The eli4d Gazette – Issue 073: Python-Based Scientific Computing the Browser through Pyodide and The State of UX Survey

Firefox Pyodide – Scientific Computing in the Browser?

The Mozilla Hacks Blog had a really neat post about an experimental project involving a full Python-based data science stack on the browser.

WebAssembly is the technology that makes this possible. Per the WebAssembly link:

WebAssembly is a new type of code that can be run in modern web browsers — it is a low-level assembly-like language with a compact binary format that runs with near-native performance and provides languages such as C/C++ and Rust with a compilation target so that they can run on the web. It is also designed to run alongside JavaScript, allowing both to work together.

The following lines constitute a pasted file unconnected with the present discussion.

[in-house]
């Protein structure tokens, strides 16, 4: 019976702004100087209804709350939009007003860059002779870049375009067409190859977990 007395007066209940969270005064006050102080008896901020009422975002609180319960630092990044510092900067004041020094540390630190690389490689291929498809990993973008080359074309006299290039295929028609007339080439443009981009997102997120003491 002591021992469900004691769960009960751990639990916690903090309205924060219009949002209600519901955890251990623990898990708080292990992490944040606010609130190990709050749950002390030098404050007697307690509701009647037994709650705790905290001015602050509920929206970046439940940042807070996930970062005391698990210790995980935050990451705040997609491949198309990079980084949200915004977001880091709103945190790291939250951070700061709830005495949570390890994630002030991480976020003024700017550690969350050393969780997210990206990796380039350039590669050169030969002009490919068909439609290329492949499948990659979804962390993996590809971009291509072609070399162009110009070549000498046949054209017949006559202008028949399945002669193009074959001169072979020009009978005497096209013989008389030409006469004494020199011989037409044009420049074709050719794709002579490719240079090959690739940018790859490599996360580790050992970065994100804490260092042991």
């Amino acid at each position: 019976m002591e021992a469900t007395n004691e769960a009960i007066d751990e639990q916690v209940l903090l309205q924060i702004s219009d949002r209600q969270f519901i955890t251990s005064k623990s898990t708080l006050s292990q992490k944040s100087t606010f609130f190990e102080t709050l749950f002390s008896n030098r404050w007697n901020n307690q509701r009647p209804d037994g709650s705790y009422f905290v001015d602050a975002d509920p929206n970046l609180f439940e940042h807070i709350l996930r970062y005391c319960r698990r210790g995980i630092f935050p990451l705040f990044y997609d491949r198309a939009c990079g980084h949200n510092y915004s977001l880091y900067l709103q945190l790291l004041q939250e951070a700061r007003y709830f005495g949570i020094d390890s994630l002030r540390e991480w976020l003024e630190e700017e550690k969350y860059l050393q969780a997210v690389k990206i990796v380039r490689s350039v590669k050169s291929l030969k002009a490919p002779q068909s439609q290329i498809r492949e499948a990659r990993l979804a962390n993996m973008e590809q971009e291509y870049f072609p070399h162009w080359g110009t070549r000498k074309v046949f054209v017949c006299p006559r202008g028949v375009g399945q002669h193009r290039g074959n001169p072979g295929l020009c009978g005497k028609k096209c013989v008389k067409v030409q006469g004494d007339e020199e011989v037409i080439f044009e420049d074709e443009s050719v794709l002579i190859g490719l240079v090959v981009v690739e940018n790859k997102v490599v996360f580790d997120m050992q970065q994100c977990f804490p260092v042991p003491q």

Pyodide is a really neat experiment that combines the power of WebAssembly with some amazing scientific libraries in Python (i.e. NumPy, Pandas, Matplotlib, parts of SciPy, and NetworkX).

If browser-based web applications can run at native speeds, then how necessary are native apps? (and especially mobile native apps)

The State of UX Survey

I came across an interesting UX survey – The State of UX in 2019. It’s an interesting view into the design side of things. I don’t know how accurate or true it is but it is definitely visually compelling (as you would expect for this kind of report).


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